Another fun variation I took one year was to add instruments into the mix. I pulled out a scraper, shaker, wood, and metal instrument and assigned one to each of the syllables. Then in the B section whenever you said “cho” a wood block would play and when you say “co” an egg shaker, and so on. On the A section I let all kids play and keep the steady beat however their instrument would allow. After one time through the poem we’d all rotate so that kids were able to cycle through all the instruments before the lesson was over.
Extras and Extensions
What else? Well there are some really wonderful videos out there to help expand and bolster this lesson. I have a couple favorite videos that I use to help explain how hot chocolate is traditionally made in Mexico. Again, if I’m going to introduce a new concept, idea, or vocab word I want kids to know the meaning. I can’t take them all to a kitchen and make hot chocolate but I can easily show them a 2 minute (or less!) video that explains how it all works.
One fun video that I just found is this video from PBS where a storyteller explains in Ensligh and Spanish how to make hot chocolate and holds a molinillo. Unlike the other videos showing how hot chocolate is made this isn’t an actual video making hot chocolate but just explains how it works as if we’re sitting in the storyteller’s classroom.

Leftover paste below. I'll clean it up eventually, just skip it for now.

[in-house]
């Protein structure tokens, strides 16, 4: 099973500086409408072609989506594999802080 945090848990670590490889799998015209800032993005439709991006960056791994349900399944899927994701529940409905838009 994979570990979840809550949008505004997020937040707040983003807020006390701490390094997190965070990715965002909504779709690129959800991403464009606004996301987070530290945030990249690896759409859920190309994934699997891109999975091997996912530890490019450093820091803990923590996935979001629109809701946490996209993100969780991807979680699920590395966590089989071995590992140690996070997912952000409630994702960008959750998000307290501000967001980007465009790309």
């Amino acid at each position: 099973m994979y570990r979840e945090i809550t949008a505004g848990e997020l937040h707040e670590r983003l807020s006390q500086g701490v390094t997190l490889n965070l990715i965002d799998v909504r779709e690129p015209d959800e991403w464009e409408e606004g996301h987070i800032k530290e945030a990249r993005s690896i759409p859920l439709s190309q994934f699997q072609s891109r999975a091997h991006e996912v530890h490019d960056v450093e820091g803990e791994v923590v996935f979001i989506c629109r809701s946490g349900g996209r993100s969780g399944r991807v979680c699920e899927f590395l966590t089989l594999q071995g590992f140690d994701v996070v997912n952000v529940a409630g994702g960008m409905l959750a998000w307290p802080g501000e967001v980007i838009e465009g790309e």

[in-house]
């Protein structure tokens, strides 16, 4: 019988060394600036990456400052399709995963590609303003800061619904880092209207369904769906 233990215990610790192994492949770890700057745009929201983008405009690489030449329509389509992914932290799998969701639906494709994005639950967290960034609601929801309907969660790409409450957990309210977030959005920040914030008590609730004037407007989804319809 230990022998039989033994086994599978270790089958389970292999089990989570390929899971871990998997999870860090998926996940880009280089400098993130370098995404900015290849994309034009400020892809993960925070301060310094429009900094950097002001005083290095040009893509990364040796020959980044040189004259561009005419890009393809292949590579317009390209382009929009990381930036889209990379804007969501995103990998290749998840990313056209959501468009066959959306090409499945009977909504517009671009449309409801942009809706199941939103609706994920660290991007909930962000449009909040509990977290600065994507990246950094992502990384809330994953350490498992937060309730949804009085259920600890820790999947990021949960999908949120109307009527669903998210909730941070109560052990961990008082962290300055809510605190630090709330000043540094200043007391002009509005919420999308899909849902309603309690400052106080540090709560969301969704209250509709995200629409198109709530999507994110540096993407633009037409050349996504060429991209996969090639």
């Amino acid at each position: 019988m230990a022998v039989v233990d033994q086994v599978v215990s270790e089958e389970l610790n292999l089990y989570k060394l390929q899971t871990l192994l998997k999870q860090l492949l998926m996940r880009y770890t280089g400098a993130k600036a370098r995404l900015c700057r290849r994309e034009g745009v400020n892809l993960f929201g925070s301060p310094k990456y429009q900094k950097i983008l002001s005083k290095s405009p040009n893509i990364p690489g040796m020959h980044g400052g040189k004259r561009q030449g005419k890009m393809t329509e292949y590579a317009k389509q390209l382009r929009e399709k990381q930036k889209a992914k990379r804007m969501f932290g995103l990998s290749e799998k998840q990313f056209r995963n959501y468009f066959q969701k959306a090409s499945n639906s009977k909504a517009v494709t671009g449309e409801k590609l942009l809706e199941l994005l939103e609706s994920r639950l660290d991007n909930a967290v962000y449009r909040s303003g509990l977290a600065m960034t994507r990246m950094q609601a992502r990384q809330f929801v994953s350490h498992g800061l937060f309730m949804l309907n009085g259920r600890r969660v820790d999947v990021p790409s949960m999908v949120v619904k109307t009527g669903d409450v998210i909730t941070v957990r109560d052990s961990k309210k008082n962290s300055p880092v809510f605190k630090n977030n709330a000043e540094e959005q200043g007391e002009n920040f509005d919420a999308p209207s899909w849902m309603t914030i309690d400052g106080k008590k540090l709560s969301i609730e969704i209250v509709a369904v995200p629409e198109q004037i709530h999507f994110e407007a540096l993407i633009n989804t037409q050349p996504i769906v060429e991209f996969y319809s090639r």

Another fun video I love to show is this one by José-Luis Orozco where he turns the traditional poem into a song and intersperses videos of someone making hot chocolate. The kids love to watch and sing along. Since there are kids in the video who sing with José-Luis I tell my students to sing whenever the kids on screen sing.
I just learned about this fun book called “Grandma’s Chocolate/El Chocolate De Abuelita” which, among other things, explains making hot chocolate the Mexican way. Little Sabrina is playing with her Grandma and pretends to be a Mayan princess. Sabrina discovers that “chocolate is perfect for a Mayan princess.” As Sabrina and her Abuelita play and make hot chocolate they share the history and customs of the native peoples of Mexico.
If you want to see a video explanation of this process you can follow this link to a Musical Mondays video where I talked specifically about this lesson and how I make it work in my classroom.
What do you do when you teach this poem? Do you have favorite resources or ideas that you use every time? Add your ideas below in the comments so that other folks can try them out too!